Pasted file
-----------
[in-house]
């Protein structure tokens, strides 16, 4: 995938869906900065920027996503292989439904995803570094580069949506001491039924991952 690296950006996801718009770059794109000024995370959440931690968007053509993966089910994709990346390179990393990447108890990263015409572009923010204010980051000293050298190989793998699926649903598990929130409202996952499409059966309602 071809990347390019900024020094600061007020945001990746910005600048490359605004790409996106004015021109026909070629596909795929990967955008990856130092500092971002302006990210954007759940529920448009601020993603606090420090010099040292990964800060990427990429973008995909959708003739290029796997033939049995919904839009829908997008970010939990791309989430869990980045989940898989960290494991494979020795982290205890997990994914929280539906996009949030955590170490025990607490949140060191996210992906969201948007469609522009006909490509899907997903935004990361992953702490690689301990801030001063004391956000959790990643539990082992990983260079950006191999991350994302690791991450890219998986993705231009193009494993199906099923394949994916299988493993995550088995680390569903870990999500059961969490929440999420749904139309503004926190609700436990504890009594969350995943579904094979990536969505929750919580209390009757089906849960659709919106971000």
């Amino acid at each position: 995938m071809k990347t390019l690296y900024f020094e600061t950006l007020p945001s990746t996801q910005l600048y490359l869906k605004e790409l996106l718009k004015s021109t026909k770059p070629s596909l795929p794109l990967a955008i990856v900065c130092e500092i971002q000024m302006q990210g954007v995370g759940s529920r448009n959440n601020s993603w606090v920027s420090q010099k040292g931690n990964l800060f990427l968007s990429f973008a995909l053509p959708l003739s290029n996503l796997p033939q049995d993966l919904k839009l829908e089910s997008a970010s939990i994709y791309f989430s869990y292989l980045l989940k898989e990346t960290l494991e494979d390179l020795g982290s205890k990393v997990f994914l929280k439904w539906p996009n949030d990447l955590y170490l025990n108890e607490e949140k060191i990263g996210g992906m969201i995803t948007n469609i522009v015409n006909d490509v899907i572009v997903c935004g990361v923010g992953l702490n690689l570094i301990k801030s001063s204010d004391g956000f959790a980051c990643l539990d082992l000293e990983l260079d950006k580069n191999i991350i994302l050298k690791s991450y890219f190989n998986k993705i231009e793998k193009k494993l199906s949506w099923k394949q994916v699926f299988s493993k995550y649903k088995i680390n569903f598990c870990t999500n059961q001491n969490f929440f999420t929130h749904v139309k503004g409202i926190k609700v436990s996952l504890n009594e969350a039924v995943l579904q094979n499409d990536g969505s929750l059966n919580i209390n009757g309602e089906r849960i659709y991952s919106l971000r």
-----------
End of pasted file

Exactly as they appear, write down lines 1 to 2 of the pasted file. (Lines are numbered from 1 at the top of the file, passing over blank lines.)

[in-house]
């Protein structure tokens, strides 16, 4: 995938869906900065920027996503292989439904995803570094580069949506001491039924991952 690296950006996801718009770059794109000024995370959440931690968007053509993966089910994709990346390179990393990447108890990263015409572009923010204010980051000293050298190989793998699926649903598990929130409202996952499409059966309602 071809990347390019900024020094600061007020945001990746910005600048490359605004790409996106004015021109026909070629596909795929990967955008990856130092500092971002302006990210954007759940529920448009601020993603606090420090010099040292990964800060990427990429973008995909959708003739290029796997033939049995919904839009829908997008970010939990791309989430869990980045989940898989960290494991494979020795982290205890997990994914929280539906996009949030955590170490025990607490949140060191996210992906969201948007469609522009006909490509899907997903935004990361992953702490690689301990801030001063004391956000959790990643539990082992990983260079950006191999991350994302690791991450890219998986993705231009193009494993199906099923394949994916299988493993995550088995680390569903870990999500059961969490929440999420749904139309503004926190609700436990504890009594969350995943579904094979990536969505929750919580209390009757089906849960659709919106971000």